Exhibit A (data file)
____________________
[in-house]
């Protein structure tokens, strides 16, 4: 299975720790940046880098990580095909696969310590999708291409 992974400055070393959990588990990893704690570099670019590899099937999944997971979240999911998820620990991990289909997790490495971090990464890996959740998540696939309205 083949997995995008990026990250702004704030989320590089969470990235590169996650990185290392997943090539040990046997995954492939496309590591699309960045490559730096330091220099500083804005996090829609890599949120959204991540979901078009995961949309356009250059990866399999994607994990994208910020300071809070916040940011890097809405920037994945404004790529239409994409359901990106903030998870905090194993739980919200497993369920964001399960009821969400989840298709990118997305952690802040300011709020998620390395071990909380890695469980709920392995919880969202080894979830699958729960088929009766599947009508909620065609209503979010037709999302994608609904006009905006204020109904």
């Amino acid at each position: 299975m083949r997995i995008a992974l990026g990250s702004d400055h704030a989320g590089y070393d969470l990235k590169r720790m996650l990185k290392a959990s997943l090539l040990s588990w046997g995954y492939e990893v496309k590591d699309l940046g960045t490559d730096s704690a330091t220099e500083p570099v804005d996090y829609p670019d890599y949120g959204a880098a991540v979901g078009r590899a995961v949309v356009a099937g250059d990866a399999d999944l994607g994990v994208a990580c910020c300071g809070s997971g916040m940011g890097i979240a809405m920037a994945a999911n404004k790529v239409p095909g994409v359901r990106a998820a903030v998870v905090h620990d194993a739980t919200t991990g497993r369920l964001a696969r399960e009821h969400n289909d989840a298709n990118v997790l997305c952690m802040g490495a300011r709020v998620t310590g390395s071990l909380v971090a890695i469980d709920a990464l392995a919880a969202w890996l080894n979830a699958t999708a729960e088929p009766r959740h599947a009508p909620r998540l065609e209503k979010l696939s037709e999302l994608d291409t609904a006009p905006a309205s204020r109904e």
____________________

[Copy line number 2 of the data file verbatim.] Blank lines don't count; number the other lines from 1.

């Protein structure tokens, strides 16, 4: 299975720790940046880098990580095909696969310590999708291409 992974400055070393959990588990990893704690570099670019590899099937999944997971979240999911998820620990991990289909997790490495971090990464890996959740998540696939309205 083949997995995008990026990250702004704030989320590089969470990235590169996650990185290392997943090539040990046997995954492939496309590591699309960045490559730096330091220099500083804005996090829609890599949120959204991540979901078009995961949309356009250059990866399999994607994990994208910020300071809070916040940011890097809405920037994945404004790529239409994409359901990106903030998870905090194993739980919200497993369920964001399960009821969400989840298709990118997305952690802040300011709020998620390395071990909380890695469980709920392995919880969202080894979830699958729960088929009766599947009508909620065609209503979010037709999302994608609904006009905006204020109904």